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Brand Newbie - A Few Questions


EZEnos

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Howdy,

 

I am brand new to this website and to the 'sport' of benchmark location. I find the idea of locating benchmarks fascinating and I just have a few questions that I was wondering if ya'll could help me out with.

 

Firstly, I don't have a GPS right now. Is it possible to find benchmarks using only the engineers description? If a benchmark is located in this manner, does it call into question the accuracy of the find?

 

Second, once I find a benchmark, then what? Do I just 'log' it here under my own account, or should I also report it to a government organization?

 

And lastly, any one else benchmark hunting in Las Vegas? I've looked over a couple of zipcodes here in Vegas and pretty much all the marks are open.

 

Thanks for any insights you might have.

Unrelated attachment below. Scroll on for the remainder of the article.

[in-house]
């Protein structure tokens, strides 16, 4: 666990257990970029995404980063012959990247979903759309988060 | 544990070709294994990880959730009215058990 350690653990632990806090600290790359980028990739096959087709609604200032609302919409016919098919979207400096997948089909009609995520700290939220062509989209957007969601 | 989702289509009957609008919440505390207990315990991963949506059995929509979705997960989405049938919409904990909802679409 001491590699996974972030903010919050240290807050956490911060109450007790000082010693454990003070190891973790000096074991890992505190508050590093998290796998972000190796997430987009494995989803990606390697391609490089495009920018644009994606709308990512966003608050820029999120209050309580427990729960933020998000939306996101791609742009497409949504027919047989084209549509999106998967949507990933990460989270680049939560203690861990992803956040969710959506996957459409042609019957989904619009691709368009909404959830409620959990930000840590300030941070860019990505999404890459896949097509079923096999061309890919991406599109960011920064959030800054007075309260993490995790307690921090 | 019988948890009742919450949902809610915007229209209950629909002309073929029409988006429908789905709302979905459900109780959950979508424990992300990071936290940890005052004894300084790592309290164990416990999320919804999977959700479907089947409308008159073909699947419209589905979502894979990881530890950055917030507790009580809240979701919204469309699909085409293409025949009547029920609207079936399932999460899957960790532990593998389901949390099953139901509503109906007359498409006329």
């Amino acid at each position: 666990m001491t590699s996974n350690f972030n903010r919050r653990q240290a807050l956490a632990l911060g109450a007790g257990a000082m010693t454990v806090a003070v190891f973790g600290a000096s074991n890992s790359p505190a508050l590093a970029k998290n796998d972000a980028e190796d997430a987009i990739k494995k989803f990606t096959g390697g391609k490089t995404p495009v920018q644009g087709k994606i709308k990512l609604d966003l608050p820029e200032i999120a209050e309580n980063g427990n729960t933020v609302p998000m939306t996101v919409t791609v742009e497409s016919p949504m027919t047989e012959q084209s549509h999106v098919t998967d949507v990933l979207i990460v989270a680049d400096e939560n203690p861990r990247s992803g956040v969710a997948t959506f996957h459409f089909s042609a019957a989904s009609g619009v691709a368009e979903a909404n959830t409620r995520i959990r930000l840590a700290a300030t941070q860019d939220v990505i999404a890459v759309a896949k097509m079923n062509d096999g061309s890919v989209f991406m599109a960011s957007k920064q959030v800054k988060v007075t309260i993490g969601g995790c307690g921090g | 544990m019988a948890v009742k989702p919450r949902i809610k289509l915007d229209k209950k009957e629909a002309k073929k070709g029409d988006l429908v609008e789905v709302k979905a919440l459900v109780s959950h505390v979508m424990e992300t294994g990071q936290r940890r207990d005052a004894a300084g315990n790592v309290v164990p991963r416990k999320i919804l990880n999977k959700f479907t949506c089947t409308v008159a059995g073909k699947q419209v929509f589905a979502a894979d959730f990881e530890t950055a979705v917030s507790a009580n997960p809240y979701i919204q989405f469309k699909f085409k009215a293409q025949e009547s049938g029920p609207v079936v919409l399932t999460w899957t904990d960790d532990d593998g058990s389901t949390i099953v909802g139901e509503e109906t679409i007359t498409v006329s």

Nathan Enos

nate@lasvegasdirectory.com

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Hi, welcome to benchmark hunting! Unlike geocaching, an additional challenge is that what you seek might not be there anymore.

 

Here are answers to your questions.

 

1. It is possible to find benchmarks without a GPS. In fact, the descriptions are pretty much made to find the marker without needing a GPS. In urban areas, a GPS is really not needed at all. In open country, a GPS might help quite a bit so that you don't have to measure 300 yards, etc. Generally though, benchmarks are very near landmarks, unlike geocaches. You can also use a satellite map from the internet to give you a good idea where the station is located if you have no GPS.